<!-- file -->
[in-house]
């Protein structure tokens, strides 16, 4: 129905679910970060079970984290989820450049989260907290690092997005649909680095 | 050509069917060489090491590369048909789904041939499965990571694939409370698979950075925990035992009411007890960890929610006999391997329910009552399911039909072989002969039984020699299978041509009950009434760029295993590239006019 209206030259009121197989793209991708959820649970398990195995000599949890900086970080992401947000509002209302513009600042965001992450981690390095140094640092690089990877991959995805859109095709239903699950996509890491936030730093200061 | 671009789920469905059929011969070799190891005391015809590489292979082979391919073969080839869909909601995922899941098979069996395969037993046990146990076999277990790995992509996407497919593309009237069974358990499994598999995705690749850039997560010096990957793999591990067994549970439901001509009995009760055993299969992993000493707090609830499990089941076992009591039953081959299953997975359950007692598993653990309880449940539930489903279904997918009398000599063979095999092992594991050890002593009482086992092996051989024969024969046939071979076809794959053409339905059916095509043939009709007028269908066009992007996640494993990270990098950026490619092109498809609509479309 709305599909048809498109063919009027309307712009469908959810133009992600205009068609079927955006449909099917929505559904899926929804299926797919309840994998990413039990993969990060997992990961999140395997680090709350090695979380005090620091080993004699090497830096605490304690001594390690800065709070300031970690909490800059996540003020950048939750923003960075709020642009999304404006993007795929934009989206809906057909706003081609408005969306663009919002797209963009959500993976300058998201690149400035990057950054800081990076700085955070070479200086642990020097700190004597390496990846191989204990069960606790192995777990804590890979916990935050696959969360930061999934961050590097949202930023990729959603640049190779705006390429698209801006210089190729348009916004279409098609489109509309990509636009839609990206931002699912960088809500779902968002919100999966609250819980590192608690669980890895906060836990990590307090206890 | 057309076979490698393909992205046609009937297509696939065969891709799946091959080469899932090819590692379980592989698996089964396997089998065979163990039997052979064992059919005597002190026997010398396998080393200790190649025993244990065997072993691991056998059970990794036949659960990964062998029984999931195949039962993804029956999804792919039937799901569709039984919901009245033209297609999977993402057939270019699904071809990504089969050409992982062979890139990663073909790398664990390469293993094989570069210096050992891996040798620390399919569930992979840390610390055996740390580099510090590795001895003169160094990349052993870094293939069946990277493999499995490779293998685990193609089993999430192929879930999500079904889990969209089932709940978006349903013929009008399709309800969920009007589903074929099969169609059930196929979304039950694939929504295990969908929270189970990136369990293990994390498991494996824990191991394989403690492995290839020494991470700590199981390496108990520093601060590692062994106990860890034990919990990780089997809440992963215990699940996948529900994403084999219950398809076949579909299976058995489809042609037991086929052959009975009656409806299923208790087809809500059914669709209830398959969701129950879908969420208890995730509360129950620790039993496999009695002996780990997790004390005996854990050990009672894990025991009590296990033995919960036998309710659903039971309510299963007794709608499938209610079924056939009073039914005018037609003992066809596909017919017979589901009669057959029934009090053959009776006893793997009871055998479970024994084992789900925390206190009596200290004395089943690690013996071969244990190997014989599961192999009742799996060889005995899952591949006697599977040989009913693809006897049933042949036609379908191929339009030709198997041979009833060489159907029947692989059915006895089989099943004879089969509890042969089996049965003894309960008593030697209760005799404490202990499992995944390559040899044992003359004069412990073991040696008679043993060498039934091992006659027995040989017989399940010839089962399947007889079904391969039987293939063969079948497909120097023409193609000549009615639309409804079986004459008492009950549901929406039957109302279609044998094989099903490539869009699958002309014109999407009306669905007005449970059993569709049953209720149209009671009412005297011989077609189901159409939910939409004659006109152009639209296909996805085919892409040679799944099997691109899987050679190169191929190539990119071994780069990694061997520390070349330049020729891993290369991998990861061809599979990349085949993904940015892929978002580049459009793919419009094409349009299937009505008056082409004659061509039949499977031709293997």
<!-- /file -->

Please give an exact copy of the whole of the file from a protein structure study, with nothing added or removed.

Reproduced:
[in-house]
């Protein structure tokens, strides 16, 4: 129905679910970060079970984290989820450049989260907290690092997005649909680095 | 050509069917060489090491590369048909789904041939499965990571694939409370698979950075925990035992009411007890960890929610006999391997329910009552399911039909072989002969039984020699299978041509009950009434760029295993590239006019 209206030259009121197989793209991708959820649970398990195995000599949890900086970080992401947000509002209302513009600042965001992450981690390095140094640092690089990877991959995805859109095709239903699950996509890491936030730093200061 | 671009789920469905059929011969070799190891005391015809590489292979082979391919073969080839869909909601995922899941098979069996395969037993046990146990076999277990790995992509996407497919593309009237069974358990499994598999995705690749850039997560010096990957793999591990067994549970439901001509009995009760055993299969992993000493707090609830499990089941076992009591039953081959299953997975359950007692598993653990309880449940539930489903279904997918009398000599063979095999092992594991050890002593009482086992092996051989024969024969046939071979076809794959053409339905059916095509043939009709007028269908066009992007996640494993990270990098950026490619092109498809609509479309 709305599909048809498109063919009027309307712009469908959810133009992600205009068609079927955006449909099917929505559904899926929804299926797919309840994998990413039990993969990060997992990961999140395997680090709350090695979380005090620091080993004699090497830096605490304690001594390690800065709070300031970690909490800059996540003020950048939750923003960075709020642009999304404006993007795929934009989206809906057909706003081609408005969306663009919002797209963009959500993976300058998201690149400035990057950054800081990076700085955070070479200086642990020097700190004597390496990846191989204990069960606790192995777990804590890979916990935050696959969360930061999934961050590097949202930023990729959603640049190779705006390429698209801006210089190729348009916004279409098609489109509309990509636009839609990206931002699912960088809500779902968002919100999966609250819980590192608690669980890895906060836990990590307090206890 | 057309076979490698393909992205046609009937297509696939065969891709799946091959080469899932090819590692379980592989698996089964396997089998065979163990039997052979064992059919005597002190026997010398396998080393200790190649025993244990065997072993691991056998059970990794036949659960990964062998029984999931195949039962993804029956999804792919039937799901569709039984919901009245033209297609999977993402057939270019699904071809990504089969050409992982062979890139990663073909790398664990390469293993094989570069210096050992891996040798620390399919569930992979840390610390055996740390580099510090590795001895003169160094990349052993870094293939069946990277493999499995490779293998685990193609089993999430192929879930999500079904889990969209089932709940978006349903013929009008399709309800969920009007589903074929099969169609059930196929979304039950694939929504295990969908929270189970990136369990293990994390498991494996824990191991394989403690492995290839020494991470700590199981390496108990520093601060590692062994106990860890034990919990990780089997809440992963215990699940996948529900994403084999219950398809076949579909299976058995489809042609037991086929052959009975009656409806299923208790087809809500059914669709209830398959969701129950879908969420208890995730509360129950620790039993496999009695002996780990997790004390005996854990050990009672894990025991009590296990033995919960036998309710659903039971309510299963007794709608499938209610079924056939009073039914005018037609003992066809596909017919017979589901009669057959029934009090053959009776006893793997009871055998479970024994084992789900925390206190009596200290004395089943690690013996071969244990190997014989599961192999009742799996060889005995899952591949006697599977040989009913693809006897049933042949036609379908191929339009030709198997041979009833060489159907029947692989059915006895089989099943004879089969509890042969089996049965003894309960008593030697209760005799404490202990499992995944390559040899044992003359004069412990073991040696008679043993060498039934091992006659027995040989017989399940010839089962399947007889079904391969039987293939063969079948497909120097023409193609000549009615639309409804079986004459008492009950549901929406039957109302279609044998094989099903490539869009699958002309014109999407009306669905007005449970059993569709049953209720149209009671009412005297011989077609189901159409939910939409004659006109152009639209296909996805085919892409040679799944099997691109899987050679190169191929190539990119071994780069990694061997520390070349330049020729891993290369991998990861061809599979990349085949993904940015892929978002580049459009793919419009094409349009299937009505008056082409004659061509039949499977031709293997």